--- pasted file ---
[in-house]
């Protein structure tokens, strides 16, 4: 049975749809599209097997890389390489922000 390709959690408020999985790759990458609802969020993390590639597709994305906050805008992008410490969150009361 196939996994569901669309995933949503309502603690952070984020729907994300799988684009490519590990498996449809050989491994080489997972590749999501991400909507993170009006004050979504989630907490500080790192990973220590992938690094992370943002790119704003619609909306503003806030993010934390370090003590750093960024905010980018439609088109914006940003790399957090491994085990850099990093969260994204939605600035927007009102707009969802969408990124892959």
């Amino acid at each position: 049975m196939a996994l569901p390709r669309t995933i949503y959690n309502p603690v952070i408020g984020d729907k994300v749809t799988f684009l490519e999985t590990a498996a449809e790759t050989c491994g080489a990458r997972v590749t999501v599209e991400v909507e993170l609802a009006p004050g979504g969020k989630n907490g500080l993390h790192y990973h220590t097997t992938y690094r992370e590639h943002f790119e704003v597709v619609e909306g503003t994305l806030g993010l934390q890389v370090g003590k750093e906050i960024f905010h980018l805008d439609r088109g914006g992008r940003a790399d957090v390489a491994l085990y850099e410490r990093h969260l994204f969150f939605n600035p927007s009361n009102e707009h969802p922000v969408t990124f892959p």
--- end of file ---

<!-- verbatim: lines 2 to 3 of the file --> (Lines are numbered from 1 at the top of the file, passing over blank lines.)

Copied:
């Protein structure tokens, strides 16, 4: 049975749809599209097997890389390489922000 390709959690408020999985790759990458609802969020993390590639597709994305906050805008992008410490969150009361 196939996994569901669309995933949503309502603690952070984020729907994300799988684009490519590990498996449809050989491994080489997972590749999501991400909507993170009006004050979504989630907490500080790192990973220590992938690094992370943002790119704003619609909306503003806030993010934390370090003590750093960024905010980018439609088109914006940003790399957090491994085990850099990093969260994204939605600035927007009102707009969802969408990124892959």
């Amino acid at each position: 049975m196939a996994l569901p390709r669309t995933i949503y959690n309502p603690v952070i408020g984020d729907k994300v749809t799988f684009l490519e999985t590990a498996a449809e790759t050989c491994g080489a990458r997972v590749t999501v599209e991400v909507e993170l609802a009006p004050g979504g969020k989630n907490g500080l993390h790192y990973h220590t097997t992938y690094r992370e590639h943002f790119e704003v597709v619609e909306g503003t994305l806030g993010l934390q890389v370090g003590k750093e906050i960024f905010h980018l805008d439609r088109g914006g992008r940003a790399d957090v390489a491994l085990y850099e410490r990093h969260l994204f969150f939605n600035p927007s009361n009102e707009h969802p922000v969408t990124f892959p």